This week is National Folic Acid Awareness Week. So what is it about this B vitamin that makes it worthy of national recognition?
Most of us know that folic acid, called folate in its natural form, is important for women who are pregnant or considering pregnancy. The National Council on Folic Acid reports that folic acid can prevent 50-70 percent of some serious birth defects of the brain and spine (neural tube defects), such as spina bifida.
But what else can folic acid do for us? Hadassah Hilewitz, ND, naturopathic oncology provider at our hospital in Philadelphia, lists some functions of folic acid:
- Helps cells grow and divide
- Builds and repairs DNA, and prevents DNA damage
- Silences overactive genes through DNA methylation, which suppresses the expression of viral and other harmful genes
- Helps produce new red blood cells and prevent anemia
You can get folic acid through food. Good sources include a diet of dark leafy green vegetables, citrus fruits and beans as well as fortified cereals, grains, breads and pastas. You can also take a daily supplement or multivitamin, if needed.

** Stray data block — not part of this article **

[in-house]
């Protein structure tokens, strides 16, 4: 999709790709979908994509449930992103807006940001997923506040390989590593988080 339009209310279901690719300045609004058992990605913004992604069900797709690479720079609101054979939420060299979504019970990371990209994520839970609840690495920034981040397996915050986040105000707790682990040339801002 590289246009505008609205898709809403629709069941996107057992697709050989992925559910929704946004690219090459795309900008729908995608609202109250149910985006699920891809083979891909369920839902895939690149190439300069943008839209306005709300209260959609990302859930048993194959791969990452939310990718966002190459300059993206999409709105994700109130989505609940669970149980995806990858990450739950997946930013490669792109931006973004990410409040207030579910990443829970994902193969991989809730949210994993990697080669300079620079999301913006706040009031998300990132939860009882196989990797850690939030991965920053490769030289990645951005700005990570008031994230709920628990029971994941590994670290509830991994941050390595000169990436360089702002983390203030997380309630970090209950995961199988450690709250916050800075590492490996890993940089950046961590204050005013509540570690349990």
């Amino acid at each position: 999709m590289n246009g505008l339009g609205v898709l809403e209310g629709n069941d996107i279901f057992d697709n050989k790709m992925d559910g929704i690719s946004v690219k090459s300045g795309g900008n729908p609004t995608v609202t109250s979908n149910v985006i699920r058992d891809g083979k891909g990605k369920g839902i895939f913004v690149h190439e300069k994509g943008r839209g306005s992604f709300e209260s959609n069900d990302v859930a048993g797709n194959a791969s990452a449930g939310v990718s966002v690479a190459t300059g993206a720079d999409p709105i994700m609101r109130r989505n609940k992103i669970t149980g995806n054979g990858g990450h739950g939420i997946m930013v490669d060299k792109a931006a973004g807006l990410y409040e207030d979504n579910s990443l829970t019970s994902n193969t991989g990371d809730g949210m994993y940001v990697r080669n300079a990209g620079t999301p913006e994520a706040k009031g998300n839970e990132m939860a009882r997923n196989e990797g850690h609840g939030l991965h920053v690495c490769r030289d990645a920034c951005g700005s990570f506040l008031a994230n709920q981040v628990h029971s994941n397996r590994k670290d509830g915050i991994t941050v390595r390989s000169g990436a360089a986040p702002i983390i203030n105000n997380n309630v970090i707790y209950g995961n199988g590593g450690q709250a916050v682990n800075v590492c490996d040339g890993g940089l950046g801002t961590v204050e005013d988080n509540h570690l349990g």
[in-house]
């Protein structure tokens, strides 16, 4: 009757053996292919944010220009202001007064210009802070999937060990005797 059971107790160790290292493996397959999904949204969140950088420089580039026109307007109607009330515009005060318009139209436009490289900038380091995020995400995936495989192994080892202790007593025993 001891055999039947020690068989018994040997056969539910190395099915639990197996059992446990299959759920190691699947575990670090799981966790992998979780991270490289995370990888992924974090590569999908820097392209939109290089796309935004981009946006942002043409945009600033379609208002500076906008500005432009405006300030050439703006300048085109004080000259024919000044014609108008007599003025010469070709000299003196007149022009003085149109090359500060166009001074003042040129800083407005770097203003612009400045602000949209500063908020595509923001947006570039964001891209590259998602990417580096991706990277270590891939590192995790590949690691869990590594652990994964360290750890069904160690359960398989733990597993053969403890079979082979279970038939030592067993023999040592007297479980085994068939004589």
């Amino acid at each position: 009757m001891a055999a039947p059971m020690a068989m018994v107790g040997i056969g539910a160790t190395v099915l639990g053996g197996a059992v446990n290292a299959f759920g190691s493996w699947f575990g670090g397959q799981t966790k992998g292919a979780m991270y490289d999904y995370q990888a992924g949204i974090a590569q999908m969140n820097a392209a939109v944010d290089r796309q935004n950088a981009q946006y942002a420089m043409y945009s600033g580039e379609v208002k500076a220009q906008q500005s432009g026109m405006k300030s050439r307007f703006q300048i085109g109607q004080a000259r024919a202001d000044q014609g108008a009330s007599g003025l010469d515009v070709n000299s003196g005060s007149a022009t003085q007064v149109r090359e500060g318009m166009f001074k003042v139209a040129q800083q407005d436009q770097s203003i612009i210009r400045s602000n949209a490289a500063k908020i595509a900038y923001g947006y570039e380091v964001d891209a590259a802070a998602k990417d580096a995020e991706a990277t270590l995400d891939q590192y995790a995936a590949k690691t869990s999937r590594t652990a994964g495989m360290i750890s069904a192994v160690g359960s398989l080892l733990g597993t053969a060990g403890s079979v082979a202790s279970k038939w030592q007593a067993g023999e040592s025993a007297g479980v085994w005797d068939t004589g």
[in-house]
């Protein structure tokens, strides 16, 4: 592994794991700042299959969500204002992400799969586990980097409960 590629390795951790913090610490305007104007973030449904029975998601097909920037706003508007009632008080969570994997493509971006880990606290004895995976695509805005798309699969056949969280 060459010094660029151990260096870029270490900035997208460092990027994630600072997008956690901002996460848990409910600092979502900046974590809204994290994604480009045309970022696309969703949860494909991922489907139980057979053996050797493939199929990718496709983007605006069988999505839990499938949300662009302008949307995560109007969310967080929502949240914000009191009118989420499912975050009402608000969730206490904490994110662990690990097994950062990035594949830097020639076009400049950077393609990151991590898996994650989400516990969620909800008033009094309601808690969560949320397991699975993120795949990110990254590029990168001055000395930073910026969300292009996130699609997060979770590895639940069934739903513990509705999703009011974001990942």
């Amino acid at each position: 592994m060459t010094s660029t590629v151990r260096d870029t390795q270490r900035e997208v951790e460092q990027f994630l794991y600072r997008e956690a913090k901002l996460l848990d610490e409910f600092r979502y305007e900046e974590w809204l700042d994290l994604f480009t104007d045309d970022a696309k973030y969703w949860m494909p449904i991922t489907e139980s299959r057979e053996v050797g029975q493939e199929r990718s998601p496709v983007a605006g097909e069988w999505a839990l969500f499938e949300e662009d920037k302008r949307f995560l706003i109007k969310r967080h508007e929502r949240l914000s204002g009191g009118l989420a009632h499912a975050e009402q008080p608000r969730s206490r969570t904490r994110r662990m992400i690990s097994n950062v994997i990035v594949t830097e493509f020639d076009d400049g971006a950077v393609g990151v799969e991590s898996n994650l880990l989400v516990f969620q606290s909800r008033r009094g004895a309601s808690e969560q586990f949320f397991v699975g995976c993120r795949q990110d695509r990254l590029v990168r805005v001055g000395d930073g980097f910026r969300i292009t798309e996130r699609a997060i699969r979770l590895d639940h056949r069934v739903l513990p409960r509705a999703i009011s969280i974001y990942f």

A diet deficient in folic acid, Hilewitz says, can lead to instability of the DNA, which can affect the genes involved in regulating the cell cycle and how genes are turned on and off, both of which may lead to the formation and progression of tumors. In fact, some research suggests lower levels of folic acid may be linked to higher rates of certain cancers such as colorectal, cervical, head and neck, and hepatocellular carcinoma, the most common type of liver cancer.
At the same time, other research suggests too much folic acid may support tumor growth in certain cancers such as prostate cancers, although more recent studies have disputed this link. High doses of folic acid may also interfere with some chemotherapy drugs, such as methotrexate, and exacerbate the side effects of certain drugs, such as Xeloda®.
“The consensus seems to be that folic acid plays an important role in preventing cancer but adding folic acid supplementation may not always be beneficial once a person has cancer. Because this vitamin is essential for many functions in the body, supplementation should be approached on a case-by-case basis.” says Hilewitz.
Hilewitz emphasizes taking high doses of folic acid through supplements should only be done under the supervision of a clinical professional, as it may not always be appropriate, and different people may need different forms of supplementation. It can also potentially mask a vitamin B12 deficiency, if you are deficient in both.
Learn about the role of dietary supplements and other naturopathic therapies during cancer treatment.